U.S. auditors urged the Air Force Wednesday to rerun its marathon, $35 billion competition for refueling aircraft, upholding a protest by losing bidder Boeing.
The Government Accountability Office found the Air Force made "a number of significant errors that could have affected the outcome of what was a close competition between" Boeing and Northrop Grumman.
"We therefore sustained Boeing's protest," Michael Golden, head of the a GAO bid protest unit, said in a statement.
Northrop was teamed with EADS, parent of rival passenger-jet maker Airbus. EADS had no immediate comment.
Boeing shares briefly spiked up 2 percent on the news, but pared those gains to less than 1 percent on the New York Stock Exchange. Northrop shares were down 1.4 percent in mid-afternoon trade.
"The Air Force is aware of the Government Accountability Office's report and will review the findings and recommendations. We will release a statement this afternoon," said Air Force spokeswoman Maj. Dayan Araujo.
The Air Force "conducted misleading and unequal discussions with Boeing" by telling the company it had fully satisfied a key performance criteria, then later determining that Boeing had only partially met the objective, the GAO said.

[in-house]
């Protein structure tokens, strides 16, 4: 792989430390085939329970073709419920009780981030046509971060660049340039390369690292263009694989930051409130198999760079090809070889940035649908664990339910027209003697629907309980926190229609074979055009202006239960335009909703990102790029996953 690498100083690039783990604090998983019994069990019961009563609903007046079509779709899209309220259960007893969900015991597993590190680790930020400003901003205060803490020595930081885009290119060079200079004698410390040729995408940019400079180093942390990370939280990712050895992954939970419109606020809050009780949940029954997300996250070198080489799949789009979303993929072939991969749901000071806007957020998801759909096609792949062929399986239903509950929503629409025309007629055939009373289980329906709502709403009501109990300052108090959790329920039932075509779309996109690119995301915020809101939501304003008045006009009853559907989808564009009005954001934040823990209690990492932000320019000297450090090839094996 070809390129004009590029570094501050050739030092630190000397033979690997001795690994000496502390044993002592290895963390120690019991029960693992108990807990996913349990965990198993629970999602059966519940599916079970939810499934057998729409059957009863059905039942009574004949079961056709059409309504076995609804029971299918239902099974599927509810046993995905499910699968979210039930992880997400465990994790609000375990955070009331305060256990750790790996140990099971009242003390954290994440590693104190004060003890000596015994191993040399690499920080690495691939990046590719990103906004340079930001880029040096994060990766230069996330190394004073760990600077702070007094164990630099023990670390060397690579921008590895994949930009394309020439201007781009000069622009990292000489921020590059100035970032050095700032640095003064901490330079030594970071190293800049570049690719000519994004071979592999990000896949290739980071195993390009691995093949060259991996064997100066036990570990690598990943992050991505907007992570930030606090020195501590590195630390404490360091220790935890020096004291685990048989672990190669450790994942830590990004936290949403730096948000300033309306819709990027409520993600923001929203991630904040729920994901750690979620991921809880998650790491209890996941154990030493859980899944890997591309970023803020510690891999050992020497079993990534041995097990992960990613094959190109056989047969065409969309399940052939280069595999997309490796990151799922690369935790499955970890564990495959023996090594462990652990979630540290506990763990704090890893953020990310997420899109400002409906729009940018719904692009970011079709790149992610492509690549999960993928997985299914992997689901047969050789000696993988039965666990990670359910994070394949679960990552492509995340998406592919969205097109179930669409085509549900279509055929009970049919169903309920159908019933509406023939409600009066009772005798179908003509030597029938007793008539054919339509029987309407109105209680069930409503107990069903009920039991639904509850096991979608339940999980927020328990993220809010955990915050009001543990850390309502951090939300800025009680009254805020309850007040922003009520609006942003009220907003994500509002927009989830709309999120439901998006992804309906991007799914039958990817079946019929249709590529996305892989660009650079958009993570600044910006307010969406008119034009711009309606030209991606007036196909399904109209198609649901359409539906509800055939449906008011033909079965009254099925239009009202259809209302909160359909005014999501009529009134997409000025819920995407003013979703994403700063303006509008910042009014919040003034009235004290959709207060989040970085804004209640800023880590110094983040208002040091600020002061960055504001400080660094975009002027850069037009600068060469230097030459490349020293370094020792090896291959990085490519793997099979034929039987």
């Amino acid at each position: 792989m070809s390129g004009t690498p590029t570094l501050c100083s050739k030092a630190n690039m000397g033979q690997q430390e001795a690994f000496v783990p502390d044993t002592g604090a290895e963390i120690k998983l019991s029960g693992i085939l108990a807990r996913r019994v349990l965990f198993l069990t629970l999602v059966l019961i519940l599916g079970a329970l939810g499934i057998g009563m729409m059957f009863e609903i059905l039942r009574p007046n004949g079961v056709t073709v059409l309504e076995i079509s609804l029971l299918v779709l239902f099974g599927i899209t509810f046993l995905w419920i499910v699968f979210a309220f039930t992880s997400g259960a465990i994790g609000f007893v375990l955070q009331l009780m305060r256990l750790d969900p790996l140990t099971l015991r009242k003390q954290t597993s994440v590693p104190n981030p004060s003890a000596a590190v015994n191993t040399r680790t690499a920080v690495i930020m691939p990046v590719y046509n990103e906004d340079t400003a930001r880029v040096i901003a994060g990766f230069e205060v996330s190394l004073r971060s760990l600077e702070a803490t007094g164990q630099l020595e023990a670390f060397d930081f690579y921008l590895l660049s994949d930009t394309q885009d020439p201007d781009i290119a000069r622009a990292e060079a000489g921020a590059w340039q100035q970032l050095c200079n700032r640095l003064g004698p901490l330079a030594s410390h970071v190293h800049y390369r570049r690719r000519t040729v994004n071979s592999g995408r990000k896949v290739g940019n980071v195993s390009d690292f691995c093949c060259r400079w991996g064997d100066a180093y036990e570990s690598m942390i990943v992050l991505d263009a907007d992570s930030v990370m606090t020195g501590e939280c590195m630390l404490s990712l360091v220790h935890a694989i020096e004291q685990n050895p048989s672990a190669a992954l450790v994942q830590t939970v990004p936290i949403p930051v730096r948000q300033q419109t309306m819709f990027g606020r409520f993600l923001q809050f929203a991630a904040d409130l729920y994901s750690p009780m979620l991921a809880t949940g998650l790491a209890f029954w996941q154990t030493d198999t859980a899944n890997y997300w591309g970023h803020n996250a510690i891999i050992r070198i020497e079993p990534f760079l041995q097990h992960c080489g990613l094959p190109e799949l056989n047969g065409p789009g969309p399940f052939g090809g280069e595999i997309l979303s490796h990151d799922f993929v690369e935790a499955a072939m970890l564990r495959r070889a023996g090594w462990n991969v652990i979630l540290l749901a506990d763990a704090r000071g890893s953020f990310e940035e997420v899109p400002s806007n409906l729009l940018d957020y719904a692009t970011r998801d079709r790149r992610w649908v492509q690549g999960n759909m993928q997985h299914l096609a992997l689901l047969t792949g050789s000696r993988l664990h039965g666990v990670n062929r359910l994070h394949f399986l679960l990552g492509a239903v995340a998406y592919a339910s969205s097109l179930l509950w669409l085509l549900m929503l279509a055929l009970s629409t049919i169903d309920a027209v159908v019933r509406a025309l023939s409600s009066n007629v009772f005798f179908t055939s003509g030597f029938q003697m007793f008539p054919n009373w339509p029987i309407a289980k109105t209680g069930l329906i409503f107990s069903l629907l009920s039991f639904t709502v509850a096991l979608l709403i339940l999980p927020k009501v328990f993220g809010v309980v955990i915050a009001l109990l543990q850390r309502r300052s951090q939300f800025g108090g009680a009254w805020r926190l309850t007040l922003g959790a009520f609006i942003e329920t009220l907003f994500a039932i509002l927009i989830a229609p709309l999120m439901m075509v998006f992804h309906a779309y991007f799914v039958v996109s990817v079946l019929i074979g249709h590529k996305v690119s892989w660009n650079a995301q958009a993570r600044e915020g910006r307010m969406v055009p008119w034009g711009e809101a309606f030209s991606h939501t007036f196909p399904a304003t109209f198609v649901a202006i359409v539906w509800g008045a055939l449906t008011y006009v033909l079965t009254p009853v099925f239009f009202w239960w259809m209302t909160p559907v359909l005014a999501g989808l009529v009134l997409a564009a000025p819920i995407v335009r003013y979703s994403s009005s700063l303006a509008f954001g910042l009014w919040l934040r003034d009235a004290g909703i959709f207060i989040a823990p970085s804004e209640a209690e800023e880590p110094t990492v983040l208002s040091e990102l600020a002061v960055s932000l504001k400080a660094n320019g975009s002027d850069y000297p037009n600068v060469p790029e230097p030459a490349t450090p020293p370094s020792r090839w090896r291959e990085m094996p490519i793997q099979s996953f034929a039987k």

The GAO's recommendation to the Air Force punctuated a fight over what is likely to be one of the richest contracts in Pentagon history.
Lawmakers from states where Boeing has manufacturing plants were delighted with the GAO ruling.
"I am not surprised that the GAO identified significant errors in the selection process. The Air Force bought a tanker that doesn't meet their needs and has been waging a PR campaign ever since," Sen. Patty Murray, Democrat of Washington, said in a statement. On Feb. 29, the Air Force picked the team of Northrop Grumman Corp and EADS to build 179 midair refuelers over the next 15 years to replace its aging KC-135 tankers.
Richard Aboulafia, an aerospace analyst at the Fairfax, Virginia-based Teal Group consultancy, said the GAO decision provided ammunition to Boeing's political backers, who are seeking to overturn the award.
Given a change in Air Force leadership earlier this month and the GAO findings, "Boeing has a respectable chance moving forward," Aboulafia said in an email. Boeing has proposed a tanker based on its 767 aircraft; Northrop offered a modified Airbus A330.
Douglas Harned, an analyst at Sanford C. Bernstein, was surprised by the GAO's ruling.
"It is a big positive for Boeing. It remains to be seen how the competition ultimately plays out," he said in a telephone interview.
Boeing hopes to stop EADS from establishing a U.S. production facility that would make Airbus in effect a second U.S.-based producer of large aircraft.
Los Angeles-based Northrop already has invited the media to a planned June 28 groundbreaking ceremony at a Mobile, Alabama, site where it would modify Airbus A330 jets into the KC-45 tanker, if its contract stands.
An earlier Air Force plan to lease and then buy 100 Boeing 767s as tankers collapsed four years ago after Sen. John McCain, now the presumptive Republican presidential nominee, tarred it as a taxpayer "ripoff."